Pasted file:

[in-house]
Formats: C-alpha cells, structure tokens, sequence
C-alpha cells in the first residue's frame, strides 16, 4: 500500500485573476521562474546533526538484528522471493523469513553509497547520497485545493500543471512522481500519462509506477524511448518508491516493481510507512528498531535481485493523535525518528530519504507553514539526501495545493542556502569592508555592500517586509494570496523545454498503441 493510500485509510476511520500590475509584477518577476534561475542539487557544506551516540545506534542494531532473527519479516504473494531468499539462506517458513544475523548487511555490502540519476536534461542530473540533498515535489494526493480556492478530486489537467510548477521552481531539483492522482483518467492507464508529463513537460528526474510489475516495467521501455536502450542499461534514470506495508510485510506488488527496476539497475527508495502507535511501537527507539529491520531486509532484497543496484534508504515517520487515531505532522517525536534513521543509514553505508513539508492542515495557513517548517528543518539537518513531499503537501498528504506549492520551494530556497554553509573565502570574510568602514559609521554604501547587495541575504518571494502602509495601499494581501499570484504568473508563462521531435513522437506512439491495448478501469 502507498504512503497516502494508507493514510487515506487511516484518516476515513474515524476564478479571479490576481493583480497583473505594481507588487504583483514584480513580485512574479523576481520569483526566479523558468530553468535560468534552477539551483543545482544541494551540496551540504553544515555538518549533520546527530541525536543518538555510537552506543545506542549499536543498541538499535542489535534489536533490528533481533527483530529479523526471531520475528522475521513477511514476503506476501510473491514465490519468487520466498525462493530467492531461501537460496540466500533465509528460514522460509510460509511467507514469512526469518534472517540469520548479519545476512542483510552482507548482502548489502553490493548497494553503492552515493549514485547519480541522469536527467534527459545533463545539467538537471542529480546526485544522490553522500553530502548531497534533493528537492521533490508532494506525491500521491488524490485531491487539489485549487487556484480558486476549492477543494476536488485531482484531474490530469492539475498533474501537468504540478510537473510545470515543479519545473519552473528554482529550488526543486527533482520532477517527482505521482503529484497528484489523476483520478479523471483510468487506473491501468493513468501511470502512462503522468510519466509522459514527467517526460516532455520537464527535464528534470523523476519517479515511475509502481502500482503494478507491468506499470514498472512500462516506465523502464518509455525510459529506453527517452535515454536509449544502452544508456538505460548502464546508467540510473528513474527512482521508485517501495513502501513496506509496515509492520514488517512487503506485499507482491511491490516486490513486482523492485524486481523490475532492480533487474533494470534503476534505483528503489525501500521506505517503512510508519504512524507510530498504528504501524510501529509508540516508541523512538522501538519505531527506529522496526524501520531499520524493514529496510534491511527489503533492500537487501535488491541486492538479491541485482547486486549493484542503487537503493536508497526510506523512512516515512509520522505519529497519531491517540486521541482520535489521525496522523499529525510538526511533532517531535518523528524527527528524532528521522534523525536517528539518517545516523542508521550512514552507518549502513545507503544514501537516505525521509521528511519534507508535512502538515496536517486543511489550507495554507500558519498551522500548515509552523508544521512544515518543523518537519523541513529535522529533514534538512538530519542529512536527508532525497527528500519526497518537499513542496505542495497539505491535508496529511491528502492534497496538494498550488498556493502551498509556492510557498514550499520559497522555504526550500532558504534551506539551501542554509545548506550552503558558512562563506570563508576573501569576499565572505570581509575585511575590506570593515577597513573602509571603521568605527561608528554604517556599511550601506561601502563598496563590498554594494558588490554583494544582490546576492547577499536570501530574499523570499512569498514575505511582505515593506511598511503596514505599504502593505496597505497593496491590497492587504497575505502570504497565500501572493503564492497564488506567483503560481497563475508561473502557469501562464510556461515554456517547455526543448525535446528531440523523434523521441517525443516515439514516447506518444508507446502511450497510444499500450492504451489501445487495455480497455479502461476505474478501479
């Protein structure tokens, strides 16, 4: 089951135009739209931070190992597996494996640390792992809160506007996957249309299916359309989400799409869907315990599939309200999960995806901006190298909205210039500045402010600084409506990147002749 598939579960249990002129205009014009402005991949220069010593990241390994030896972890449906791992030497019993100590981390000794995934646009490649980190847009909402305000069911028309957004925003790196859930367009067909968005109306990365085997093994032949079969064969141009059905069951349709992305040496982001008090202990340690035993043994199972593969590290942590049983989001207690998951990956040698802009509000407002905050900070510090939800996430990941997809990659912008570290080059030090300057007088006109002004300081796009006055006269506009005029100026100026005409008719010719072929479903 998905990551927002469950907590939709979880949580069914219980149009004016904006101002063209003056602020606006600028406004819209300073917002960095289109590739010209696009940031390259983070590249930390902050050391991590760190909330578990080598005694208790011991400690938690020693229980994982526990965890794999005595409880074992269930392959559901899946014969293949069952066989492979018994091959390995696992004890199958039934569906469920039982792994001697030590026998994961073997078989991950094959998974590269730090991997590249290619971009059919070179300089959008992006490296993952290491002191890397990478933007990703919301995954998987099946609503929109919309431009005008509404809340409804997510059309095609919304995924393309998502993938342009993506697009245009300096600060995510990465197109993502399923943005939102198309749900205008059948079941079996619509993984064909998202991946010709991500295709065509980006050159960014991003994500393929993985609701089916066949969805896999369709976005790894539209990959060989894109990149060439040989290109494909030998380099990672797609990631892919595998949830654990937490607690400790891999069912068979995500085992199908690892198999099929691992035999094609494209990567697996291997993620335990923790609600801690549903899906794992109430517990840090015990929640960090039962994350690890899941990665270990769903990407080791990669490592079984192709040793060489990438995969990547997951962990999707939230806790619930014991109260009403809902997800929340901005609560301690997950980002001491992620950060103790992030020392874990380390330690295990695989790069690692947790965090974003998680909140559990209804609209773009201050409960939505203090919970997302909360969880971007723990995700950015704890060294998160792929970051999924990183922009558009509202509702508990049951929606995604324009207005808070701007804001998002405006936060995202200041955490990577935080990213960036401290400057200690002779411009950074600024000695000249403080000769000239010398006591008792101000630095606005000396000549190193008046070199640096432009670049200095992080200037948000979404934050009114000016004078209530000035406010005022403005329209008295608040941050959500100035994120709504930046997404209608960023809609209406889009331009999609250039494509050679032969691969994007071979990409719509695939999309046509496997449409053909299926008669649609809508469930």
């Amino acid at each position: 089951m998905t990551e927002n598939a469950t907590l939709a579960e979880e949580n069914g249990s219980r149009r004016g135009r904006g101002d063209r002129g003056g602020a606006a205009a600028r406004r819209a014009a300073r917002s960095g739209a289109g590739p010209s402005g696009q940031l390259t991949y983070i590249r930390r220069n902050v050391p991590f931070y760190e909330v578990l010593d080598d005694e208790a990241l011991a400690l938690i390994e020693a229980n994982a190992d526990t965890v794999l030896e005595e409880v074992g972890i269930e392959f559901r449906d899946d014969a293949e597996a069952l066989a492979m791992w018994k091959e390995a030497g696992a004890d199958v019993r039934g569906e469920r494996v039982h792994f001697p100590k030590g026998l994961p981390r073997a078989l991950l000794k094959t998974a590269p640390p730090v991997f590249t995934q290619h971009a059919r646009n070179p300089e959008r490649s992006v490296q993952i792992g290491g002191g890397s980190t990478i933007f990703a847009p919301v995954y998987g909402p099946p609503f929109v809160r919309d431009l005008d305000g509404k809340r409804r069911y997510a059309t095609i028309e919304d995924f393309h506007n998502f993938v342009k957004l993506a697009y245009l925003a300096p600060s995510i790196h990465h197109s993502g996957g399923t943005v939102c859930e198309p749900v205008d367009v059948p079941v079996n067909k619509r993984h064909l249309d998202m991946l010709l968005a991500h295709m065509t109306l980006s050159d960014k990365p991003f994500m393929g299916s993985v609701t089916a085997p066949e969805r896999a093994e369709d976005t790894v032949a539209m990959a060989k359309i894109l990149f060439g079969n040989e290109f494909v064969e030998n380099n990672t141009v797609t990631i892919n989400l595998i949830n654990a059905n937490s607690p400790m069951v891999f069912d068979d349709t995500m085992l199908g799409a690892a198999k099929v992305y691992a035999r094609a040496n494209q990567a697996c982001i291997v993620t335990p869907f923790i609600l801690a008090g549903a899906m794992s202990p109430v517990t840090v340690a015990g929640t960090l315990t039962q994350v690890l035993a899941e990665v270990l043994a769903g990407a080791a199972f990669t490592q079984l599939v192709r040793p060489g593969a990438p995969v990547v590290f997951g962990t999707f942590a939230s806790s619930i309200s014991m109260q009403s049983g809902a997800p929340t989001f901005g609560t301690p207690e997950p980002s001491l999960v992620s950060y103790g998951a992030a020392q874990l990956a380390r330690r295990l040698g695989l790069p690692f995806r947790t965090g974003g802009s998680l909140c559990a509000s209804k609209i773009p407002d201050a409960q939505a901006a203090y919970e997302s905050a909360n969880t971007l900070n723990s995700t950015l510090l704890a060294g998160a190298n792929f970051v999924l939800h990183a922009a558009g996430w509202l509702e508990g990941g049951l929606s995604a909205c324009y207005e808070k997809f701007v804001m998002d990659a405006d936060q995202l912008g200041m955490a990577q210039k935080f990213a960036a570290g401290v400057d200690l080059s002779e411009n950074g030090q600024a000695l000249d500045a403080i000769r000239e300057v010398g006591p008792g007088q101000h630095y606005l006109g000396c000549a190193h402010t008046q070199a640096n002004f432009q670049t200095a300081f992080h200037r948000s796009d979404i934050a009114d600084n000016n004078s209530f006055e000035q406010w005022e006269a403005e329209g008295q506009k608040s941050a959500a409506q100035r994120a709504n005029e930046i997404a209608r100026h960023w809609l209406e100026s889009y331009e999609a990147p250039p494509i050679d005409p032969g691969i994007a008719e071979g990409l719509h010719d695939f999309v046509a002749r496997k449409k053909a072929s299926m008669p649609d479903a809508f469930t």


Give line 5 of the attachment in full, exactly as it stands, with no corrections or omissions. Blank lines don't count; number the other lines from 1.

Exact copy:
């Amino acid at each position: 089951m998905t990551e927002n598939a469950t907590l939709a579960e979880e949580n069914g249990s219980r149009r004016g135009r904006g101002d063209r002129g003056g602020a606006a205009a600028r406004r819209a014009a300073r917002s960095g739209a289109g590739p010209s402005g696009q940031l390259t991949y983070i590249r930390r220069n902050v050391p991590f931070y760190e909330v578990l010593d080598d005694e208790a990241l011991a400690l938690i390994e020693a229980n994982a190992d526990t965890v794999l030896e005595e409880v074992g972890i269930e392959f559901r449906d899946d014969a293949e597996a069952l066989a492979m791992w018994k091959e390995a030497g696992a004890d199958v019993r039934g569906e469920r494996v039982h792994f001697p100590k030590g026998l994961p981390r073997a078989l991950l000794k094959t998974a590269p640390p730090v991997f590249t995934q290619h971009a059919r646009n070179p300089e959008r490649s992006v490296q993952i792992g290491g002191g890397s980190t990478i933007f990703a847009p919301v995954y998987g909402p099946p609503f929109v809160r919309d431009l005008d305000g509404k809340r409804r069911y997510a059309t095609i028309e919304d995924f393309h506007n998502f993938v342009k957004l993506a697009y245009l925003a300096p600060s995510i790196h990465h197109s993502g996957g399923t943005v939102c859930e198309p749900v205008d367009v059948p079941v079996n067909k619509r993984h064909l249309d998202m991946l010709l968005a991500h295709m065509t109306l980006s050159d960014k990365p991003f994500m393929g299916s993985v609701t089916a085997p066949e969805r896999a093994e369709d976005t790894v032949a539209m990959a060989k359309i894109l990149f060439g079969n040989e290109f494909v064969e030998n380099n990672t141009v797609t990631i892919n989400l595998i949830n654990a059905n937490s607690p400790m069951v891999f069912d068979d349709t995500m085992l199908g799409a690892a198999k099929v992305y691992a035999r094609a040496n494209q990567a697996c982001i291997v993620t335990p869907f923790i609600l801690a008090g549903a899906m794992s202990p109430v517990t840090v340690a015990g929640t960090l315990t039962q994350v690890l035993a899941e990665v270990l043994a769903g990407a080791a199972f990669t490592q079984l599939v192709r040793p060489g593969a990438p995969v990547v590290f997951g962990t999707f942590a939230s806790s619930i309200s014991m109260q009403s049983g809902a997800p929340t989001f901005g609560t301690p207690e997950p980002s001491l999960v992620s950060y103790g998951a992030a020392q874990l990956a380390r330690r295990l040698g695989l790069p690692f995806r947790t965090g974003g802009s998680l909140c559990a509000s209804k609209i773009p407002d201050a409960q939505a901006a203090y919970e997302s905050a909360n969880t971007l900070n723990s995700t950015l510090l704890a060294g998160a190298n792929f970051v999924l939800h990183a922009a558009g996430w509202l509702e508990g990941g049951l929606s995604a909205c324009y207005e808070k997809f701007v804001m998002d990659a405006d936060q995202l912008g200041m955490a990577q210039k935080f990213a960036a570290g401290v400057d200690l080059s002779e411009n950074g030090q600024a000695l000249d500045a403080i000769r000239e300057v010398g006591p008792g007088q101000h630095y606005l006109g000396c000549a190193h402010t008046q070199a640096n002004f432009q670049t200095a300081f992080h200037r948000s796009d979404i934050a009114d600084n000016n004078s209530f006055e000035q406010w005022e006269a403005e329209g008295q506009k608040s941050a959500a409506q100035r994120a709504n005029e930046i997404a209608r100026h960023w809609l209406e100026s889009y331009e999609a990147p250039p494509i050679d005409p032969g691969i994007a008719e071979g990409l719509h010719d695939f999309v046509a002749r496997k449409k053909a072929s299926m008669p649609d479903a809508f469930t």